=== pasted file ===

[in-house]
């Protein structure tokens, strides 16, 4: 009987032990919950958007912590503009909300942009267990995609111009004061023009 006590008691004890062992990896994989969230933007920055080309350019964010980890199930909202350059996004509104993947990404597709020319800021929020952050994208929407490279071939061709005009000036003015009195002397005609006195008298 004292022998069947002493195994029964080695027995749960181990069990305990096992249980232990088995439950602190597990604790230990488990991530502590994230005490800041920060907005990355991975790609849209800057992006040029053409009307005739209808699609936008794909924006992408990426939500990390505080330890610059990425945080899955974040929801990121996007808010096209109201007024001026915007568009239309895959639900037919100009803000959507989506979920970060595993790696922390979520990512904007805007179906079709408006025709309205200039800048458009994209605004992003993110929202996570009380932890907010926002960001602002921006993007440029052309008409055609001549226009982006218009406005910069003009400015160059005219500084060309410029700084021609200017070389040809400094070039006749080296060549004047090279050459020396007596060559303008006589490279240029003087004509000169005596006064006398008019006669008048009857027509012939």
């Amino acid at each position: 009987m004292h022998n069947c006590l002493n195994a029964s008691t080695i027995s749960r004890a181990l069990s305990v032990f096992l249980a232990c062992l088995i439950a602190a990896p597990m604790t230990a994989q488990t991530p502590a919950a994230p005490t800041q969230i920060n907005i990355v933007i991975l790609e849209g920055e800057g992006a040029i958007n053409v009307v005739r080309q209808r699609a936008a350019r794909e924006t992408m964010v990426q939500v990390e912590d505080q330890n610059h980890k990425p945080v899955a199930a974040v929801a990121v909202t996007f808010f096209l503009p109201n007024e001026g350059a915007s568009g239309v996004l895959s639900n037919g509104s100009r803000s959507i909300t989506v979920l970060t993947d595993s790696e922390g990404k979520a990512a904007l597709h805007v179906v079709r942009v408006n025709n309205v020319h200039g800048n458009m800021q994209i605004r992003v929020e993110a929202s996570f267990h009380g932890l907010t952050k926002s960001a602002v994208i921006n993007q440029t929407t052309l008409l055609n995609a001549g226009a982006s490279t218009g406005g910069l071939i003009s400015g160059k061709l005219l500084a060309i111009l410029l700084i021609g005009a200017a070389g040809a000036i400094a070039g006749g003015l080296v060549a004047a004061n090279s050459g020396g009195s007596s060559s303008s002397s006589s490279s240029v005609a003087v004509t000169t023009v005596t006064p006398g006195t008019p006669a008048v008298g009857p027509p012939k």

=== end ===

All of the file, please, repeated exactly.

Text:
[in-house]
């Protein structure tokens, strides 16, 4: 009987032990919950958007912590503009909300942009267990995609111009004061023009 006590008691004890062992990896994989969230933007920055080309350019964010980890199930909202350059996004509104993947990404597709020319800021929020952050994208929407490279071939061709005009000036003015009195002397005609006195008298 004292022998069947002493195994029964080695027995749960181990069990305990096992249980232990088995439950602190597990604790230990488990991530502590994230005490800041920060907005990355991975790609849209800057992006040029053409009307005739209808699609936008794909924006992408990426939500990390505080330890610059990425945080899955974040929801990121996007808010096209109201007024001026915007568009239309895959639900037919100009803000959507989506979920970060595993790696922390979520990512904007805007179906079709408006025709309205200039800048458009994209605004992003993110929202996570009380932890907010926002960001602002921006993007440029052309008409055609001549226009982006218009406005910069003009400015160059005219500084060309410029700084021609200017070389040809400094070039006749080296060549004047090279050459020396007596060559303008006589490279240029003087004509000169005596006064006398008019006669008048009857027509012939």
């Amino acid at each position: 009987m004292h022998n069947c006590l002493n195994a029964s008691t080695i027995s749960r004890a181990l069990s305990v032990f096992l249980a232990c062992l088995i439950a602190a990896p597990m604790t230990a994989q488990t991530p502590a919950a994230p005490t800041q969230i920060n907005i990355v933007i991975l790609e849209g920055e800057g992006a040029i958007n053409v009307v005739r080309q209808r699609a936008a350019r794909e924006t992408m964010v990426q939500v990390e912590d505080q330890n610059h980890k990425p945080v899955a199930a974040v929801a990121v909202t996007f808010f096209l503009p109201n007024e001026g350059a915007s568009g239309v996004l895959s639900n037919g509104s100009r803000s959507i909300t989506v979920l970060t993947d595993s790696e922390g990404k979520a990512a904007l597709h805007v179906v079709r942009v408006n025709n309205v020319h200039g800048n458009m800021q994209i605004r992003v929020e993110a929202s996570f267990h009380g932890l907010t952050k926002s960001a602002v994208i921006n993007q440029t929407t052309l008409l055609n995609a001549g226009a982006s490279t218009g406005g910069l071939i003009s400015g160059k061709l005219l500084a060309i111009l410029l700084i021609g005009a200017a070389g040809a000036i400094a070039g006749g003015l080296v060549a004047a004061n090279s050459g020396g009195s007596s060559s303008s002397s006589s490279s240029v005609a003087v004509t000169t023009v005596t006064p006398g006195t008019p006669a008048v008298g009857p027509p012939k």